Our other two meet ups were Abadal, from DO Pla de Bages, and Coca i Fito. Coca i Fito is a really unique winery, as they are a boutique winery brand but with a presence in three regions of Catalunya, DO Montsant, DO Emporda, and DO Terra Alta, with their headquarters based in El Masroig. Brothers Miquel (Commercial Director) and Toni (winemaker) have an incredible passion for their wines, and shared the full range on display at Verema. I had to come back a second time just to confirm my opinions, if you know what I mean. The highlight for me was their Coca i Fito Negre, a blend of 50% Syrah, plus old vine Grenache (30%) and old vine Carignan (20%). As far as Abadal, I’ve been looking for their 3.9 in Maresme for quite some time, unsuccessfully, but happy to try it at Verema. Abadal’s Picapoll is a favourite at local Maresme wine shops, but 3.9 has been an enigma. Wine in China magazine recently called 3.9 an extraordinary wine, and they were right. Cabernet with a little Syrah made the balsamic notes dance after its 12 months of cask ageing.

Desperately Seeking Scala Dei

There was only one criticism for the Verema event, and it had nothing to do with Verema itself, as the event was brilliant, and its operation seamless. No, the only criticism is squarely pointed at Codorniu, who advertised the presence of Scala Dei at the event. Now, as many of you who have read our previous entries know, I’m an unabashed Scala Dei fanboy. I was rather excited to maybe catch up with some of the crew from Escaladei, and try a few of the wines from the hallowed vineyard.

No such luck.

Can you spot the Scala Dei? Our only disappointment was the lack of support for one of the hallowed Catalan brands.
Can you spot the Scala Dei? Our only disappointment was the lack of support for one of the hallowed Catalan brands.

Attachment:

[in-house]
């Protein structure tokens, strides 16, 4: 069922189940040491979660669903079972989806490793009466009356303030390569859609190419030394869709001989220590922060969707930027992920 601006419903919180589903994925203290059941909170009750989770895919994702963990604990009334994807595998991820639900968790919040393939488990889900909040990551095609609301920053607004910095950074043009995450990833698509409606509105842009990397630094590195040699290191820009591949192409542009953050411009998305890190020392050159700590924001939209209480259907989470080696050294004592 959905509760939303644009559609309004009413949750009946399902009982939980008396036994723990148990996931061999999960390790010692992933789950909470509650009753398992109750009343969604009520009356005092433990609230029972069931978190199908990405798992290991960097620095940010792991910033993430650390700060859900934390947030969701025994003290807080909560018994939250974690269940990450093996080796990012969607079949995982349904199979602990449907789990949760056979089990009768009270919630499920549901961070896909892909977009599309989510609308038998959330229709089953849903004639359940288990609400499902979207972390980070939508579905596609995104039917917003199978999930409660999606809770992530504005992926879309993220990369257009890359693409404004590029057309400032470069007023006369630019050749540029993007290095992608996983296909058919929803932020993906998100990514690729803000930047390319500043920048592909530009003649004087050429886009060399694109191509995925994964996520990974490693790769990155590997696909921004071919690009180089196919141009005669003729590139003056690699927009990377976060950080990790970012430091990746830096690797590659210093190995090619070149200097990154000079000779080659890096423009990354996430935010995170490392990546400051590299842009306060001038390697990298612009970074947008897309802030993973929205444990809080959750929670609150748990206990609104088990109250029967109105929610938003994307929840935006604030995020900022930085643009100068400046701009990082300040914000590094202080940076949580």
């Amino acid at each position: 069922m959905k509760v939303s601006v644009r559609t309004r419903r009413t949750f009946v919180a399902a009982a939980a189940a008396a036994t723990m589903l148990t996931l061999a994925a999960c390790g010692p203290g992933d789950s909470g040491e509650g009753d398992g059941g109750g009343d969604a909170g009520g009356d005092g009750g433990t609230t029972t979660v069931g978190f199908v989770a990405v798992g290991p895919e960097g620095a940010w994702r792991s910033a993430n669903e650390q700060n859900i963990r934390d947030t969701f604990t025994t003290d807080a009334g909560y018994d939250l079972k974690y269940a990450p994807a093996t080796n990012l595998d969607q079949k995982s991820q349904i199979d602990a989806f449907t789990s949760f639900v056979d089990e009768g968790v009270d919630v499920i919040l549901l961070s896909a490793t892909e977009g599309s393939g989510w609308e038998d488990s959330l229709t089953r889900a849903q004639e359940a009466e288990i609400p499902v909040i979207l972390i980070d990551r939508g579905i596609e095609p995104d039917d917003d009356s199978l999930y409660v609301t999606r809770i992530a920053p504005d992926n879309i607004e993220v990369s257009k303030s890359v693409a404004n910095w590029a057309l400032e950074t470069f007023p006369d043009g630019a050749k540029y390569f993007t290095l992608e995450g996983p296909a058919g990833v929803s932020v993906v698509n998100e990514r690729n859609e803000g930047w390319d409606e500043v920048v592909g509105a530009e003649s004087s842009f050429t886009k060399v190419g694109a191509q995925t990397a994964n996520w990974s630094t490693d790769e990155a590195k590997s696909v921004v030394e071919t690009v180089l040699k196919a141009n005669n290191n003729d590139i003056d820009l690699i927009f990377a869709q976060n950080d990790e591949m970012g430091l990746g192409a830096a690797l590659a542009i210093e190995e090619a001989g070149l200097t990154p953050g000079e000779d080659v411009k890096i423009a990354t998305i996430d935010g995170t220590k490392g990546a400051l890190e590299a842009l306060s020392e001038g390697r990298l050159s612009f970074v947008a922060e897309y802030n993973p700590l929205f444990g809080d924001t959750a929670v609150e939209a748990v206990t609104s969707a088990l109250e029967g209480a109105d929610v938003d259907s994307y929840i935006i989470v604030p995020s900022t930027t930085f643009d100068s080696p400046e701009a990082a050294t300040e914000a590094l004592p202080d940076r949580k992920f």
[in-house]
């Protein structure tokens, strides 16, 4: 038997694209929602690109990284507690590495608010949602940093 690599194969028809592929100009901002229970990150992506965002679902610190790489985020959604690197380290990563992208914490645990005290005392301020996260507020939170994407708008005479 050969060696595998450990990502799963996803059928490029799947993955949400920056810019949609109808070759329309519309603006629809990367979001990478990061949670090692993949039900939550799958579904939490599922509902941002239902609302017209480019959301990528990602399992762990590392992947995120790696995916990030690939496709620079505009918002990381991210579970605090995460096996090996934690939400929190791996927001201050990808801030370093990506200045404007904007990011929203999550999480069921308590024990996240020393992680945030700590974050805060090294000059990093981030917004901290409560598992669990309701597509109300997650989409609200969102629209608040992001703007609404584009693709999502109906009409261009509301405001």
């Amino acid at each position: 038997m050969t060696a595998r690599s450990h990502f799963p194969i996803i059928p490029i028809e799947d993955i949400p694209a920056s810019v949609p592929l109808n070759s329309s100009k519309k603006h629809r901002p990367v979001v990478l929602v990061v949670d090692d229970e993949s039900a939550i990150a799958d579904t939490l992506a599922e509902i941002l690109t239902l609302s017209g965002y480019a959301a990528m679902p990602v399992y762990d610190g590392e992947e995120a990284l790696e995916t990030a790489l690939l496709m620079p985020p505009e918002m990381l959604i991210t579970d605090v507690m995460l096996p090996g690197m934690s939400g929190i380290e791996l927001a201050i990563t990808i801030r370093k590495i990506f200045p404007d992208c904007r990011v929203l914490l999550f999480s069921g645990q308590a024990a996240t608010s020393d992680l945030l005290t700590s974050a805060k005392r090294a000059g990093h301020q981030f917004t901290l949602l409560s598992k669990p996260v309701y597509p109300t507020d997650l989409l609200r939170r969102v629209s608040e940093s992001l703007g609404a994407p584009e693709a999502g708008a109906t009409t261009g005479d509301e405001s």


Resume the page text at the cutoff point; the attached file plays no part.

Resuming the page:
After seeing Scala Dei was at “Table 6”, I was excited to see what was on offer. Instead, I was greeted by the typical Codorniu corporate experience, and thought there was a typo. I couldn’t see any Scala Dei information anywhere. No banners. No promotional materials. No nothing. Did I miss something?

So I said hi, and immediately I was offered a chance to taste Raimat or Codorniu cava. I asked about Scala Dei, and the lovely representative seemed surprised that I asked for it, but she managed to unbury it from behind a couple of layers of other wines (and move around the bottles so the photo above didn’t quite look so bad).

Unlike the other labels in the Codorniu stable, there was only one wine offered. Now sure, it’s the Cartoixa, but I mean, it’s Scala Dei! The wine that started the Priorat! The first wine bottled under DO Catalunya in 1974! My advice to Codorniu? You’ve got a gem of a winery of which you own 25%. If you’re going to handle sales, marketing, and distribution for Scala Dei, please give us more! Please! (We thought we’d do our part and hotlink the hell out of Scala Dei to make up for the lacklustre Codorniu representation).


If you’re in the wine business, or just a wine lover, Verema Barcelona should be at the top of your list of events to attend. Many of the wineries brought along their winemakers, so it’s a unique opportunity to not only rub shoulders with key winery personnel, but also a chance to meet the men and women behind some of the best wines in the world. It will definitely stay on our list of events to attend in the years to come.

Tim Brown (aka Timmer on social media) has been involved in marketing for over 20 years and a wine enthusiast since his first exposure to Duck Pond Winery in Newberg, Oregon, back in 1995. After coming to Europe in 2012, he made his home in Catalunya in 2013 and became enchanted with the wines and winemakers of the region. Now he shares his experiences so international visitors can enjoy the region’s wines, while continuing his work in the marketing world. Sommeliering and wine snobbery isn´t his thing, and he continues to learn more about wine from a Catalan perspective on a daily basis.